It’s that time of year at the university when we’re working on our PEPs (Performance Evaluation and Planning forms) and I’m thinking about how grateful I am to have such smart staff who really care about their work, their colleagues, and the people they serve, as we advance technology across the libraries. In contrast to some corporate environments, the process here really does aim to help us improve, rather than rank us as a setup for “resource actions” (firings). This excellent article, The Feedback Fallacy by Marcus Buckingham and Ashley Goodall, reminds me to emphasize the things people do well, and encourage them to build on their strengths.
Attuned to ethical practices within organizations, I’m also excited about increasing awareness of ethics in the effects of the technologies we produce. Justin Sherman, co-founder of the Ethical Tech initiative here at Duke, did a stimulating talk at the Edge Workshop this month about ethical issues that surround technology, such as search engine bias, and AI tools that judges use to determine sentencing for crimes. Justin recommends this podcast, with Christopher Lydon on Open Source, called Real Education About Artificial Intelligence. Library staff are participating in the Kenan Institute for Ethics book club program (KIE), where the spring selection is Algorithms of Oppression: How Search Engines Reinforce Racism by Safiya Umoja Noble.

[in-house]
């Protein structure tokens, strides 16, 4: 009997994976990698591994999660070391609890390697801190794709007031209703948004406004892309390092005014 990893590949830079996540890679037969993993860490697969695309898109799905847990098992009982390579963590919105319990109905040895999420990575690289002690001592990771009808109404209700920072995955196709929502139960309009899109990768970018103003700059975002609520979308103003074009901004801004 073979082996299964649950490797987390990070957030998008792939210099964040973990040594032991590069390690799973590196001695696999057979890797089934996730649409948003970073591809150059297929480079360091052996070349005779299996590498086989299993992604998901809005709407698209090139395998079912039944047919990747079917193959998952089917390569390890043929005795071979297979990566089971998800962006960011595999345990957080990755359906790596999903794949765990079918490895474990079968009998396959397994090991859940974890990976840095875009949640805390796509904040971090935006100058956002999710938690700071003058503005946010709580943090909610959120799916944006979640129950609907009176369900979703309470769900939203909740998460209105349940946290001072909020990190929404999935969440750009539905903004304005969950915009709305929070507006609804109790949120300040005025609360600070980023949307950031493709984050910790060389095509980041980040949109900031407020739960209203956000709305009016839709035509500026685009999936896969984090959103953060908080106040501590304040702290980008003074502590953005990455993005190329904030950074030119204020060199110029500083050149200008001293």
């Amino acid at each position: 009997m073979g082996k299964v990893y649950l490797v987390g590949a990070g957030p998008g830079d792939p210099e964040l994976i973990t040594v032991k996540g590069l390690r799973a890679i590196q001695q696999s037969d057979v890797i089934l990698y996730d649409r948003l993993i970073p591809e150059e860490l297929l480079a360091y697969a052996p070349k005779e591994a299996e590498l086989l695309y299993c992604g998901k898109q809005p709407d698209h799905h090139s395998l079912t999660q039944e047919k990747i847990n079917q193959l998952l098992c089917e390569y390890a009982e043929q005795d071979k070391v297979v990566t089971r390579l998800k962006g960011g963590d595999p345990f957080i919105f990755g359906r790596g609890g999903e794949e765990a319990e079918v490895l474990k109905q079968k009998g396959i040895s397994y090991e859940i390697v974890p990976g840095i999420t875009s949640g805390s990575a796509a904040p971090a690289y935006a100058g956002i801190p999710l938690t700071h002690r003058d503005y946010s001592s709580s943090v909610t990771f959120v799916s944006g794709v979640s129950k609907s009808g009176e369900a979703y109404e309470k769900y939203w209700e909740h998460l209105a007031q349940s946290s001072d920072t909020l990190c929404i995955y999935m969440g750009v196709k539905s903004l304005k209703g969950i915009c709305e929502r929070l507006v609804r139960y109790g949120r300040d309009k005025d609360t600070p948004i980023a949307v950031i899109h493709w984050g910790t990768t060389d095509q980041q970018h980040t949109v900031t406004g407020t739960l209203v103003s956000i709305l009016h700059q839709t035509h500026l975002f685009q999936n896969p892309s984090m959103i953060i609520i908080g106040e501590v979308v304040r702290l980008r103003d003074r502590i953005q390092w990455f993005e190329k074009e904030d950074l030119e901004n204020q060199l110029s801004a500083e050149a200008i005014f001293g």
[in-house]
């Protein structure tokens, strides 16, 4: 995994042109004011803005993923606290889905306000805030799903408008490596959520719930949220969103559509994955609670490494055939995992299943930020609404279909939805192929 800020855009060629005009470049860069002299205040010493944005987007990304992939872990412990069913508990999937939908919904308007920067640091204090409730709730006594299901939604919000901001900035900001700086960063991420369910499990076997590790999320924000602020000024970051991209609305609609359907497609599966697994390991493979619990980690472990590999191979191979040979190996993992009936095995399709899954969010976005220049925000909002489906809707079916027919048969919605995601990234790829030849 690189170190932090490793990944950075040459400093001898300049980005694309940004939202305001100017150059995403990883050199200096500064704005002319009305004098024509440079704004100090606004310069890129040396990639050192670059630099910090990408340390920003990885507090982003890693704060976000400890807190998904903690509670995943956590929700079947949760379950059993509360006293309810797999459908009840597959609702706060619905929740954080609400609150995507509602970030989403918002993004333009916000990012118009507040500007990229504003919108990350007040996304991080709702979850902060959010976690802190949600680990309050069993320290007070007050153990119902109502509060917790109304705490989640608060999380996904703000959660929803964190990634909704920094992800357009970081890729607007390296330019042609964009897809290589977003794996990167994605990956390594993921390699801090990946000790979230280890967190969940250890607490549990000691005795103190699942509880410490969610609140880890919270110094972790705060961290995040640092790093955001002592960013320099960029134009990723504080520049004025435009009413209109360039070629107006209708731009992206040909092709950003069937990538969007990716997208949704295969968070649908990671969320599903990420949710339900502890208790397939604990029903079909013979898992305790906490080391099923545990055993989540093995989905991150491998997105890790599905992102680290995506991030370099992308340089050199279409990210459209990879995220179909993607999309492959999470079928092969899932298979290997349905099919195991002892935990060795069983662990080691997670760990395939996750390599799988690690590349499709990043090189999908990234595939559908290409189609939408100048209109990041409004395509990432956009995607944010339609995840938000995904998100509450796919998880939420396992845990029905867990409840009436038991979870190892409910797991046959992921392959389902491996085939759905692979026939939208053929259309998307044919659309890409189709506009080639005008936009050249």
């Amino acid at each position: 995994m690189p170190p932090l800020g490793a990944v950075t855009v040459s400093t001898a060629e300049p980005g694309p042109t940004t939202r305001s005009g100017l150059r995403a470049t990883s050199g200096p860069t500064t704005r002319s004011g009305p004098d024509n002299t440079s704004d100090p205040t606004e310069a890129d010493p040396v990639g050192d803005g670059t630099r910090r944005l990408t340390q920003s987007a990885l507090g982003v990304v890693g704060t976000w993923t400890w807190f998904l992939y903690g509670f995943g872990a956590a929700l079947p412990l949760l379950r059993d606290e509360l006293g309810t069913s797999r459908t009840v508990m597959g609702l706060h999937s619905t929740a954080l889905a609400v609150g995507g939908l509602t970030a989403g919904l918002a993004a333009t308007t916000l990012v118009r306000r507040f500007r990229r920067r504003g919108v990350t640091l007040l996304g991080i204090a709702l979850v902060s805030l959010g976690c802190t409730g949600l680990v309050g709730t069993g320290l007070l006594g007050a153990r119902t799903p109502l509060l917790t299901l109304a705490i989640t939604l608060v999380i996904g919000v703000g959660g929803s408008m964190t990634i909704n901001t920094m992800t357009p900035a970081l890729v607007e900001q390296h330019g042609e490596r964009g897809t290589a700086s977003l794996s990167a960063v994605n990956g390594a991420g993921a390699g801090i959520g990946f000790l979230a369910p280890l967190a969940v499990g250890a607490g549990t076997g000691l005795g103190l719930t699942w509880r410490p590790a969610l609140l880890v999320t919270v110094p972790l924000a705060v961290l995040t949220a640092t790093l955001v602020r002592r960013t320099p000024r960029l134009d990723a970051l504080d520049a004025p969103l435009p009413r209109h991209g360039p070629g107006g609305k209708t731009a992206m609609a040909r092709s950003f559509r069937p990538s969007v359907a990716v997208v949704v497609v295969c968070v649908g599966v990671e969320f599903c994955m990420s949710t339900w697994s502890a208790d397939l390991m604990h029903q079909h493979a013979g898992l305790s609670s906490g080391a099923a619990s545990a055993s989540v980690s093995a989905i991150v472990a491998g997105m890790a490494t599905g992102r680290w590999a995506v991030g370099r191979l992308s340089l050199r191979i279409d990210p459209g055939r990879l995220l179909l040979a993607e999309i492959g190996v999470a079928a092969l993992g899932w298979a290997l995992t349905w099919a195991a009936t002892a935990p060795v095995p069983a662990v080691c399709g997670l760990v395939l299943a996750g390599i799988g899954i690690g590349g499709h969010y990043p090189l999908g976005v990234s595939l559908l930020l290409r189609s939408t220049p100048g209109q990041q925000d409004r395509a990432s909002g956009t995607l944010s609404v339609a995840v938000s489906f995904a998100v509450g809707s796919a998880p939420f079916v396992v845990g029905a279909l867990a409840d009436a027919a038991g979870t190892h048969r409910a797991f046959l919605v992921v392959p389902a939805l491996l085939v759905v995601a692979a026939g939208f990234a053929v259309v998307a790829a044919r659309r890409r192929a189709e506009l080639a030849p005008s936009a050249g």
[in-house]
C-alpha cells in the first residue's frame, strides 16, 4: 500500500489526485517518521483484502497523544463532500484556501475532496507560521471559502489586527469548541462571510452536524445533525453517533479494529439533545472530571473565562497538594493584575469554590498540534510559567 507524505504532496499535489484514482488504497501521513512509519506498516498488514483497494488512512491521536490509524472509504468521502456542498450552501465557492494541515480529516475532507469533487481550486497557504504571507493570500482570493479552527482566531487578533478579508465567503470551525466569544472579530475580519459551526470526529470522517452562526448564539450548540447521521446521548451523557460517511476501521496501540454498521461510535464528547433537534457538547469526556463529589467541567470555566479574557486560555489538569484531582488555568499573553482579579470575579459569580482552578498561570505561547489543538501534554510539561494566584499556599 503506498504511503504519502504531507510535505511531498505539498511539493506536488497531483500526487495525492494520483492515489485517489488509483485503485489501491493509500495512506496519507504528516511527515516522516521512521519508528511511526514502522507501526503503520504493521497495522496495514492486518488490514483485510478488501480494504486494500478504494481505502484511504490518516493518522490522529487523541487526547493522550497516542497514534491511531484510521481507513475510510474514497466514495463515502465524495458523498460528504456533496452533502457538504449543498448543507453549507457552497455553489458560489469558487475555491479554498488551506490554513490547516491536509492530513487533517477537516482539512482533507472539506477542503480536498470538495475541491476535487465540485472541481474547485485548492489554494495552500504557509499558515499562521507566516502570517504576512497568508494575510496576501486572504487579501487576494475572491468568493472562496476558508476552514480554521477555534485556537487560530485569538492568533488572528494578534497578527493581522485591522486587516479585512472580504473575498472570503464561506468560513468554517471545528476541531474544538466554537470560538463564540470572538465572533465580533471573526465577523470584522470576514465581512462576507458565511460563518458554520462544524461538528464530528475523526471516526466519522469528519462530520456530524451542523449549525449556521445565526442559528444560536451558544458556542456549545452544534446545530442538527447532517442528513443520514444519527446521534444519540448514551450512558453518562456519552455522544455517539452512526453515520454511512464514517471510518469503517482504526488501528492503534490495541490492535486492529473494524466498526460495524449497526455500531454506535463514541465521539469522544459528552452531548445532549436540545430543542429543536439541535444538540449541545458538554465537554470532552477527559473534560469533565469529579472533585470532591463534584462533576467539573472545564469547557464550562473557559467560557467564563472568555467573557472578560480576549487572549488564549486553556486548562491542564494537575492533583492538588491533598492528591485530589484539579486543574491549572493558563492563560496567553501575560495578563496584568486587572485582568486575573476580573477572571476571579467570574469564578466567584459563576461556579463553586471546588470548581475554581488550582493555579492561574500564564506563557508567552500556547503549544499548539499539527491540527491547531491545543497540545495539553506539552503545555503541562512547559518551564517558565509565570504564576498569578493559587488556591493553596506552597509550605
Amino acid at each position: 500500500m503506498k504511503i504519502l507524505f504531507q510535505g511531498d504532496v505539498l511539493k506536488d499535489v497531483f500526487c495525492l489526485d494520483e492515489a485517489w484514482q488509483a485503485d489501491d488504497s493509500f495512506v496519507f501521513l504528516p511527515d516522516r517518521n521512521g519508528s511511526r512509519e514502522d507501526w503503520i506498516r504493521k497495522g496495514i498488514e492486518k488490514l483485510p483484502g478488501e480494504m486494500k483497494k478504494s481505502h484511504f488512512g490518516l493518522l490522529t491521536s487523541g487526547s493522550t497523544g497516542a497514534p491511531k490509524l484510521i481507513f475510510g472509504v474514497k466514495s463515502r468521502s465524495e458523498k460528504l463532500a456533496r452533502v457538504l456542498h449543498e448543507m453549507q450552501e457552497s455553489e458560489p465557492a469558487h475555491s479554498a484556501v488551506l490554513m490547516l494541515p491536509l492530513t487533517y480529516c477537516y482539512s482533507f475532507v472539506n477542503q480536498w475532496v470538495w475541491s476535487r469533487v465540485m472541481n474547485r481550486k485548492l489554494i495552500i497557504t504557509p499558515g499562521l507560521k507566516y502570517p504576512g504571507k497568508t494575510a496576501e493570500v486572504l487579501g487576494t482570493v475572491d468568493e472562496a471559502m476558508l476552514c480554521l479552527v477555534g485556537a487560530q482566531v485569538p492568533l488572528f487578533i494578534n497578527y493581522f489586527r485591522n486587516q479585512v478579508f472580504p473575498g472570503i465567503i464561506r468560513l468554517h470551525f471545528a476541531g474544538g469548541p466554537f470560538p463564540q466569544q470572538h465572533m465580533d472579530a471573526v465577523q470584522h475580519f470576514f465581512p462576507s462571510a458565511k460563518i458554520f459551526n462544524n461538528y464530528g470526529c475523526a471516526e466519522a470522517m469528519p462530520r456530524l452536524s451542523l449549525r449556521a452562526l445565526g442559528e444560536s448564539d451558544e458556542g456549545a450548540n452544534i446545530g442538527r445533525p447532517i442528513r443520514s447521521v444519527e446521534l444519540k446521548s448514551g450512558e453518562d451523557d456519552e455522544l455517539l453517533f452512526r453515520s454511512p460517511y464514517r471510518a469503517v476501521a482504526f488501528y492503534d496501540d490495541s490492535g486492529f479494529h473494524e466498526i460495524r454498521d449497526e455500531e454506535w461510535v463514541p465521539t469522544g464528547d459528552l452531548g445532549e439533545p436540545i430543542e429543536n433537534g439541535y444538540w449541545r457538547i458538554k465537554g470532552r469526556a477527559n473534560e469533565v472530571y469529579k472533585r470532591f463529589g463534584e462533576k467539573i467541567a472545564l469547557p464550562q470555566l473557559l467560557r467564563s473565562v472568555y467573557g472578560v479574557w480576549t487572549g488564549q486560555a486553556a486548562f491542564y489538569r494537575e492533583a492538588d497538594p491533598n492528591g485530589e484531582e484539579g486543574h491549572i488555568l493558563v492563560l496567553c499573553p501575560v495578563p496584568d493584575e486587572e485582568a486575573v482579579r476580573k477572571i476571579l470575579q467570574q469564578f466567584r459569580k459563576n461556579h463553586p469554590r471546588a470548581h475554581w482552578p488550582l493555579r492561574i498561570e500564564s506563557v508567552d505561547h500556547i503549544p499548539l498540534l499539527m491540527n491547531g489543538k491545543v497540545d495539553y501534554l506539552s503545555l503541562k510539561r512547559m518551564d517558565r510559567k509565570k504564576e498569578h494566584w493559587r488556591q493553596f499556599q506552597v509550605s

And, I’m pleased to exercise my hiring mantra, “smart people who care”, which has served me well for over 30 years, as we’re recruiting candidates with I/T and team leadership experience for a new position, Computing Services Supervisor.
Director, Information Technology Services